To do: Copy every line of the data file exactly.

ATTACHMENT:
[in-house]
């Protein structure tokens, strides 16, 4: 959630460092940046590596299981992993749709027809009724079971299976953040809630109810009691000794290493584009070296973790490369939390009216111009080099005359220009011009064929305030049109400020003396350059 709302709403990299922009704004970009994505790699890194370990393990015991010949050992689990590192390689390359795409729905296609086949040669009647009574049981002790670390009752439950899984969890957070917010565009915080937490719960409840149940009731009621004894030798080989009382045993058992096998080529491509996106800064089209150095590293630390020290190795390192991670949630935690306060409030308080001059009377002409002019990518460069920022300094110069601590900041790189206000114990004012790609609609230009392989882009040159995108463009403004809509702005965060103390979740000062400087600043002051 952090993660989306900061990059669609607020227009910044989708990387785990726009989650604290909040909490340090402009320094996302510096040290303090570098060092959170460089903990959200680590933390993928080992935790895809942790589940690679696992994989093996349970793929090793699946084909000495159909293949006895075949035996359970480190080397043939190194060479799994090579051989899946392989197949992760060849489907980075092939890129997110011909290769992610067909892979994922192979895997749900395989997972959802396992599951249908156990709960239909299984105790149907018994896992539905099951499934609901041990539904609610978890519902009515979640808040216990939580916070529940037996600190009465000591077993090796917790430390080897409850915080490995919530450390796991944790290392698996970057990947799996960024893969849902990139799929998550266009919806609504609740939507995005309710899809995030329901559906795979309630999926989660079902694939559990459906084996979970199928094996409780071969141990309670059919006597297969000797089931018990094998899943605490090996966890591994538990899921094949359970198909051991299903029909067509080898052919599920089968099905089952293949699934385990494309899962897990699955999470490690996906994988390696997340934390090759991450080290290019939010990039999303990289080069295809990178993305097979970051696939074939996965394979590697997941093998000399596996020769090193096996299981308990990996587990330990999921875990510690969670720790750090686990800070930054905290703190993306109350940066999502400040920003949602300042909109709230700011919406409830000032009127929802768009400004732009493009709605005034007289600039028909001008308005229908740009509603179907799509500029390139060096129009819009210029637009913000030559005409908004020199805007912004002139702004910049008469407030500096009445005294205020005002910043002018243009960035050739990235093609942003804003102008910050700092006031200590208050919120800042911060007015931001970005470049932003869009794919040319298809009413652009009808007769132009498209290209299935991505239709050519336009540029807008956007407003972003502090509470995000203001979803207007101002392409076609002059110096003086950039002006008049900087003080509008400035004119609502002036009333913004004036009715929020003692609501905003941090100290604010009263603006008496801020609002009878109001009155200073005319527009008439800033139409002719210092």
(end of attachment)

[in-house]
């Protein structure tokens, strides 16, 4: 959630460092940046590596299981992993749709027809009724079971299976953040809630109810009691000794290493584009070296973790490369939390009216111009080099005359220009011009064929305030049109400020003396350059 709302709403990299922009704004970009994505790699890194370990393990015991010949050992689990590192390689390359795409729905296609086949040669009647009574049981002790670390009752439950899984969890957070917010565009915080937490719960409840149940009731009621004894030798080989009382045993058992096998080529491509996106800064089209150095590293630390020290190795390192991670949630935690306060409030308080001059009377002409002019990518460069920022300094110069601590900041790189206000114990004012790609609609230009392989882009040159995108463009403004809509702005965060103390979740000062400087600043002051 952090993660989306900061990059669609607020227009910044989708990387785990726009989650604290909040909490340090402009320094996302510096040290303090570098060092959170460089903990959200680590933390993928080992935790895809942790589940690679696992994989093996349970793929090793699946084909000495159909293949006895075949035996359970480190080397043939190194060479799994090579051989899946392989197949992760060849489907980075092939890129997110011909290769992610067909892979994922192979895997749900395989997972959802396992599951249908156990709960239909299984105790149907018994896992539905099951499934609901041990539904609610978890519902009515979640808040216990939580916070529940037996600190009465000591077993090796917790430390080897409850915080490995919530450390796991944790290392698996970057990947799996960024893969849902990139799929998550266009919806609504609740939507995005309710899809995030329901559906795979309630999926989660079902694939559990459906084996979970199928094996409780071969141990309670059919006597297969000797089931018990094998899943605490090996966890591994538990899921094949359970198909051991299903029909067509080898052919599920089968099905089952293949699934385990494309899962897990699955999470490690996906994988390696997340934390090759991450080290290019939010990039999303990289080069295809990178993305097979970051696939074939996965394979590697997941093998000399596996020769090193096996299981308990990996587990330990999921875990510690969670720790750090686990800070930054905290703190993306109350940066999502400040920003949602300042909109709230700011919406409830000032009127929802768009400004732009493009709605005034007289600039028909001008308005229908740009509603179907799509500029390139060096129009819009210029637009913000030559005409908004020199805007912004002139702004910049008469407030500096009445005294205020005002910043002018243009960035050739990235093609942003804003102008910050700092006031200590208050919120800042911060007015931001970005470049932003869009794919040319298809009413652009009808007769132009498209290209299935991505239709050519336009540029807008956007407003972003502090509470995000203001979803207007101002392409076609002059110096003086950039002006008049900087003080509008400035004119609502002036009333913004004036009715929020003692609501905003941090100290604010009263603006008496801020609002009878109001009155200073005319527009008439800033139409002719210092």